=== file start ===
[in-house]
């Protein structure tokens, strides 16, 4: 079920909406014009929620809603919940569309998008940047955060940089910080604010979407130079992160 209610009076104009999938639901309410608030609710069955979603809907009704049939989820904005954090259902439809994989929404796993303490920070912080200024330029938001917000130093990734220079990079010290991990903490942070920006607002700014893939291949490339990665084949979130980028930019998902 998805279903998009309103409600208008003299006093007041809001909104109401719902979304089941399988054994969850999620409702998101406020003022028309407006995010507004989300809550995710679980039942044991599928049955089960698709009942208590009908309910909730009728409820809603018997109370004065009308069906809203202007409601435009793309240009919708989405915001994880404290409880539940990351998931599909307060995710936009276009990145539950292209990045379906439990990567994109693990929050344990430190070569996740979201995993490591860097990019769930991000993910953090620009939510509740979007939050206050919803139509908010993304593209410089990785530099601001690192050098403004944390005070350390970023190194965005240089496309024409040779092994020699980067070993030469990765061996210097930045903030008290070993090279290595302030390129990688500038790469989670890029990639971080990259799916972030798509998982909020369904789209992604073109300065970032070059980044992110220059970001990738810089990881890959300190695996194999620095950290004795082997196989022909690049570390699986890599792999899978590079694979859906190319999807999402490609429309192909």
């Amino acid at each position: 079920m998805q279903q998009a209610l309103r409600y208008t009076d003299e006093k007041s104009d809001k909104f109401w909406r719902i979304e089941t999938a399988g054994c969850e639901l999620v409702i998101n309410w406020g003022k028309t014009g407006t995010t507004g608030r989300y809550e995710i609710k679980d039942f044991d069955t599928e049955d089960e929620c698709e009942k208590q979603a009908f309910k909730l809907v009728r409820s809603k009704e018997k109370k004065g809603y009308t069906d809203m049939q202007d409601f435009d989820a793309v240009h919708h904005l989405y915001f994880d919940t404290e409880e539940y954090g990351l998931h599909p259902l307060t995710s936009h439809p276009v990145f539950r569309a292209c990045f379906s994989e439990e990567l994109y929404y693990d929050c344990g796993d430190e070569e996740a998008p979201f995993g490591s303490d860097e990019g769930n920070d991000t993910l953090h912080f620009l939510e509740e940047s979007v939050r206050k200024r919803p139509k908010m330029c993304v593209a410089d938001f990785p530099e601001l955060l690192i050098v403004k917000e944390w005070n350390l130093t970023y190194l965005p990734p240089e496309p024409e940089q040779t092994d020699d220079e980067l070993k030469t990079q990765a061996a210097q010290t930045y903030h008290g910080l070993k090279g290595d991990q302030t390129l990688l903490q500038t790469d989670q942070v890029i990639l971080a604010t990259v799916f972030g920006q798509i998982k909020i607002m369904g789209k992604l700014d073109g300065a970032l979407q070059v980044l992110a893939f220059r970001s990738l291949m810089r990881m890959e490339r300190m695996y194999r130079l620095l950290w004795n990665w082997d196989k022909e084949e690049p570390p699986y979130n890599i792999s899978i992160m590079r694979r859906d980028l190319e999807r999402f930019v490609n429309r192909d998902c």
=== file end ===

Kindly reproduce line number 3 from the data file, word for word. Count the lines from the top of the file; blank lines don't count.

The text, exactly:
């Amino acid at each position: 079920m998805q279903q998009a209610l309103r409600y208008t009076d003299e006093k007041s104009d809001k909104f109401w909406r719902i979304e089941t999938a399988g054994c969850e639901l999620v409702i998101n309410w406020g003022k028309t014009g407006t995010t507004g608030r989300y809550e995710i609710k679980d039942f044991d069955t599928e049955d089960e929620c698709e009942k208590q979603a009908f309910k909730l809907v009728r409820s809603k009704e018997k109370k004065g809603y009308t069906d809203m049939q202007d409601f435009d989820a793309v240009h919708h904005l989405y915001f994880d919940t404290e409880e539940y954090g990351l998931h599909p259902l307060t995710s936009h439809p276009v990145f539950r569309a292209c990045f379906s994989e439990e990567l994109y929404y693990d929050c344990g796993d430190e070569e996740a998008p979201f995993g490591s303490d860097e990019g769930n920070d991000t993910l953090h912080f620009l939510e509740e940047s979007v939050r206050k200024r919803p139509k908010m330029c993304v593209a410089d938001f990785p530099e601001l955060l690192i050098v403004k917000e944390w005070n350390l130093t970023y190194l965005p990734p240089e496309p024409e940089q040779t092994d020699d220079e980067l070993k030469t990079q990765a061996a210097q010290t930045y903030h008290g910080l070993k090279g290595d991990q302030t390129l990688l903490q500038t790469d989670q942070v890029i990639l971080a604010t990259v799916f972030g920006q798509i998982k909020i607002m369904g789209k992604l700014d073109g300065a970032l979407q070059v980044l992110a893939f220059r970001s990738l291949m810089r990881m890959e490339r300190m695996y194999r130079l620095l950290w004795n990665w082997d196989k022909e084949e690049p570390p699986y979130n890599i792999s899978i992160m590079r694979r859906d980028l190319e999807r999402f930019v490609n429309r192909d998902c």